There are some people whose passions or hobbies define them—for example, “dog people” or “boat people.” But “plant people” are often the most hidden kind, tucked away in backyards, obsessively testing soil and talking to plants as if they were their children.
Rather than “wacky neighbor too attached to his gardening hose,” the polite term for those in love with plants is Horticulturist. If you’re one those people whose feelings for plants have crossed the line from interest to love, consider getting one of these seven horticulture jobs. You’re guaranteed to spend your days buried in dirt and seeds, making the world a little greener.
1. Plant Pathologist — You can tell that a person is sick when they complain and collect Kleenex by their bed. Plants, however, don’t give off as many signs. As a Plant Pathologist, you’re a plant Doctor figuring out what’s wrong through experiments and investigations of the diseases affecting plants and the people who eat them.
2. Nursery Worker — Like a Nursery School Teacher, you care for and keep track of your charges. In this type of nursery, however, those charges are plants, not children. You grow, water, medicate, and sell plants of all kinds.
4. Horticultural Consultant — Your job is to give advice on pretty much anything that goes in the ground. This can mean discussing fertilizer with a Farmer or suggesting new golf course grass with a Landscape Architect.
5. Ornamental Horticulturist — You make things beautiful by creating flower arrangements or bunny-shaped shrubs. Employed everywhere from flower shops to landscaping firms, you use plants to decorate.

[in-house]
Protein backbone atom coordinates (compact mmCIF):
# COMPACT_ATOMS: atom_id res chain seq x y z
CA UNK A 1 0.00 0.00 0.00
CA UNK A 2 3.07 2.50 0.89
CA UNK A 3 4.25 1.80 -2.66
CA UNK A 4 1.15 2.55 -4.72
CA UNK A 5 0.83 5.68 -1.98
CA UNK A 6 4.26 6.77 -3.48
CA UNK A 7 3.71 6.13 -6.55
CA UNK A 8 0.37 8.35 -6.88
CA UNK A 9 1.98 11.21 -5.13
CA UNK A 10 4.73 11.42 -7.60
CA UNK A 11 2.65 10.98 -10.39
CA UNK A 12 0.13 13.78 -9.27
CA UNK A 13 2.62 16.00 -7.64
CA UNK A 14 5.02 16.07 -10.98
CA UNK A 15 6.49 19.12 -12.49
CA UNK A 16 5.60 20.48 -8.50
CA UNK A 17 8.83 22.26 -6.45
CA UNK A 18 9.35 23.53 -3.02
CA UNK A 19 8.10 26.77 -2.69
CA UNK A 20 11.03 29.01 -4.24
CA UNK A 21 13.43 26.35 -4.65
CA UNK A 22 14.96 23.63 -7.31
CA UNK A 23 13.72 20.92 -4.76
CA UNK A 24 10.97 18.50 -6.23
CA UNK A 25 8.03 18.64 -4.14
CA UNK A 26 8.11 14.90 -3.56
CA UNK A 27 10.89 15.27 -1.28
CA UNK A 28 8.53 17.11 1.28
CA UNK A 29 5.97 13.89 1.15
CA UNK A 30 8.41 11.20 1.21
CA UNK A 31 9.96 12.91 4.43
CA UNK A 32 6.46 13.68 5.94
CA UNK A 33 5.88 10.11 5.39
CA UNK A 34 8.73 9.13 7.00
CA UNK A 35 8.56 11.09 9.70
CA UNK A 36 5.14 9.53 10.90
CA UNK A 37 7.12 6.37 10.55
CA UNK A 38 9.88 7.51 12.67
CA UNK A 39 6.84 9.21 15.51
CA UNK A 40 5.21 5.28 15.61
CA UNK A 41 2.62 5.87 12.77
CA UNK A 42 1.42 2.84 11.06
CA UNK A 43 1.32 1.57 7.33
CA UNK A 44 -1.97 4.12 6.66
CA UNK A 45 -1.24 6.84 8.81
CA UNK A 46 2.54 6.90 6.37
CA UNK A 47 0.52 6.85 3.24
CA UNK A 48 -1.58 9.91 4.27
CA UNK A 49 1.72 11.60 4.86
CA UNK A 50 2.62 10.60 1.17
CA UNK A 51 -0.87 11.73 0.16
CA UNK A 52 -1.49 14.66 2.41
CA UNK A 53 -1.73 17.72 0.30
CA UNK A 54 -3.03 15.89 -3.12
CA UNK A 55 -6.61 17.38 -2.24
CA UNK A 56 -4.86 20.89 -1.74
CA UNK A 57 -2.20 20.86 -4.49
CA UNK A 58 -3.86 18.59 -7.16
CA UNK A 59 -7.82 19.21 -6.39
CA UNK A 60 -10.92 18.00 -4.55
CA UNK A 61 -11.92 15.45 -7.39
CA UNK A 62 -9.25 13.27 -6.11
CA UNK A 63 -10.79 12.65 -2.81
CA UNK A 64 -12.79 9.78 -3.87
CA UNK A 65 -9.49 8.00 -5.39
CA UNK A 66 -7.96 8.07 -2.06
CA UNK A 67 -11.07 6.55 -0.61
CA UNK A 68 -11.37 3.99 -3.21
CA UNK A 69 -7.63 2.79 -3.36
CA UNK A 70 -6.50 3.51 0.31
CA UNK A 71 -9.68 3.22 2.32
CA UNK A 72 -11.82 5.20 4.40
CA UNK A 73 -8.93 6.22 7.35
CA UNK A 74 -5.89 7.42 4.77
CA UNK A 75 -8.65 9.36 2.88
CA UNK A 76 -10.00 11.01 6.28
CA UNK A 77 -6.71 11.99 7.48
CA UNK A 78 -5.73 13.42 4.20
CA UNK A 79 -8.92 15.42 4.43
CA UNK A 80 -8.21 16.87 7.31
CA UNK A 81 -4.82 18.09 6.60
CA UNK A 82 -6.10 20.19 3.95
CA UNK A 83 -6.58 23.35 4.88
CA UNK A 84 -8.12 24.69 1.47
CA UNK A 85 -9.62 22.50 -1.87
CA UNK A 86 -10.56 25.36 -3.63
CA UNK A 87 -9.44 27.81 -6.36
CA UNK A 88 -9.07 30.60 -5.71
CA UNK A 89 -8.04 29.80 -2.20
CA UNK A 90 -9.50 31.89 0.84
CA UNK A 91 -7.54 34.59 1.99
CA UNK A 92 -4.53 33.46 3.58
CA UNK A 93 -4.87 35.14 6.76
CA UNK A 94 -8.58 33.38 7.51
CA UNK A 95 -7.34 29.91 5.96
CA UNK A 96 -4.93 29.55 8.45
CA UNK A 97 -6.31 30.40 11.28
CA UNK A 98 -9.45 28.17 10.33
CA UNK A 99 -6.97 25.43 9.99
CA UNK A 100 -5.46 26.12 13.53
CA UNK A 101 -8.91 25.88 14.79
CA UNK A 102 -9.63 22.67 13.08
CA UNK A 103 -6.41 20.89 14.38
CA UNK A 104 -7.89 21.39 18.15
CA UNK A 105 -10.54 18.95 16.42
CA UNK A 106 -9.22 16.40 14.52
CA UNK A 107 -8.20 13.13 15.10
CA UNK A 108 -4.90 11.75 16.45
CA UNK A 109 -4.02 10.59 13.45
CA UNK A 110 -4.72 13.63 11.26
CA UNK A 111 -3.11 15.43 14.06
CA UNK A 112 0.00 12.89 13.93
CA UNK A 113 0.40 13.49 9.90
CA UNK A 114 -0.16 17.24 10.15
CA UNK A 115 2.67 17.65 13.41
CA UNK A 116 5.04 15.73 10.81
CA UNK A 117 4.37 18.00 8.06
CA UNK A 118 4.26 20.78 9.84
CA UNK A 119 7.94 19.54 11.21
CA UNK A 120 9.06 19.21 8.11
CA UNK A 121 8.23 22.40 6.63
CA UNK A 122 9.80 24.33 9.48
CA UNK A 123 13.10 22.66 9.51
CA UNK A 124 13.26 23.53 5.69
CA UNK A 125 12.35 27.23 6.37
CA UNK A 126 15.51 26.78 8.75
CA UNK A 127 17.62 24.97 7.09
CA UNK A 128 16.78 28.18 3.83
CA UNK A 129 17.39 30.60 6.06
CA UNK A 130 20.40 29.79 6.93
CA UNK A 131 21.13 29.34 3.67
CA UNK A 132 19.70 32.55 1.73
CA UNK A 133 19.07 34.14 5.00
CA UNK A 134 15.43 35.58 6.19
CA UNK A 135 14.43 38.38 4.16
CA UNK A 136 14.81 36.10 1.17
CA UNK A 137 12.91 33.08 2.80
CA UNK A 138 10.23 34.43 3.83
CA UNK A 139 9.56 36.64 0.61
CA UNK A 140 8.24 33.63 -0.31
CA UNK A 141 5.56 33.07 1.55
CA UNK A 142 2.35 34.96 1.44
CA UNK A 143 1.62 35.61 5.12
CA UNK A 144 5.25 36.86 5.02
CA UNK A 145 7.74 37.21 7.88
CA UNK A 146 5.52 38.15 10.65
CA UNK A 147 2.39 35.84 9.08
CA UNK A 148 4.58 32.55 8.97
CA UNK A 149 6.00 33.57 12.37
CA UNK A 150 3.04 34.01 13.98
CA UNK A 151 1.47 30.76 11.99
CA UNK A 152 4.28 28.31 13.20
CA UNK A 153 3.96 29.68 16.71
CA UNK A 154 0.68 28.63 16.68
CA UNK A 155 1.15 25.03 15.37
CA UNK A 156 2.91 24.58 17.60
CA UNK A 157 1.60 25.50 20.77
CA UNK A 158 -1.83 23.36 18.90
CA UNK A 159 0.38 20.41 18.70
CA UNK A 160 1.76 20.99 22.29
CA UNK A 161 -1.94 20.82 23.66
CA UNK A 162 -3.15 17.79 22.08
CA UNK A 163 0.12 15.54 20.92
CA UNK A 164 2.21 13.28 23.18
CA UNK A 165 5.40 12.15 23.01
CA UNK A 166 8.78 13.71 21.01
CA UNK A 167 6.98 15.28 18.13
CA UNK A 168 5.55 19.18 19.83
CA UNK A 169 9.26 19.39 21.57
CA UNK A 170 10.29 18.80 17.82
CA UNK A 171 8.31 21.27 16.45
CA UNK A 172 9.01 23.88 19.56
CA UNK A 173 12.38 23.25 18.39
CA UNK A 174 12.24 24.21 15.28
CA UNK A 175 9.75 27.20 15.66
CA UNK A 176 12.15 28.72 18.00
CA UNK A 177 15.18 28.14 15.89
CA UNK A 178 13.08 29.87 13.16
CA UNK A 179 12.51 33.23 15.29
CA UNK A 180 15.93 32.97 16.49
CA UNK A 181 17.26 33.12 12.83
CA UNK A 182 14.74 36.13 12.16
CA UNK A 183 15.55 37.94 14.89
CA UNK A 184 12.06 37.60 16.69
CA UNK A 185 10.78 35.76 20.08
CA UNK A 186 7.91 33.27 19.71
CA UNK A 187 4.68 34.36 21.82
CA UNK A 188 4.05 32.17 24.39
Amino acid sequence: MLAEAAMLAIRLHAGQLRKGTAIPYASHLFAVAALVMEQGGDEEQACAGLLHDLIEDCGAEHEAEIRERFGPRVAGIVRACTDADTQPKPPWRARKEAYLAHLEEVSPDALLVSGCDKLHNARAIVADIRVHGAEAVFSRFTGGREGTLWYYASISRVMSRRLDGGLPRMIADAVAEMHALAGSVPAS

6. Horticultural Technician — Call it plant parenting or plant nursing. Either way, this botany job is all about caring for plants. You water, care for, and help plants grow everywhere from nurseries to botanical gardens.
7. Horticultural Therapist — You’re a Therapist, which means you help people who are suffering from mental illness or severe trauma get better. Unlike an Art Therapist or Dance Therapist though, you use plants and gardening to help your patients.
Careers You May Like
Improve plants by experimenting with their genes.
Analyze soil to produce better crop yields.
Use music and movement to help heal patients with a variety of issues.
Help patients through singing, playing, or listening to songs.
Help people grow through fun activities and games.
Explore the science behind gardening.
Use your grass expertise on golf courses, lawns, and sports stadiums.
Teach university students about soil science.
Use activities like painting or crafts to treat patients' emotional issues.
Study the wide world of plants.
Use role playing or puppets to help patients deal with emotional issues.
Use art, games, and other activities to help patients overcome problems.
Study how to grow the best grapes for wine.
Develop techniques for improving crop production.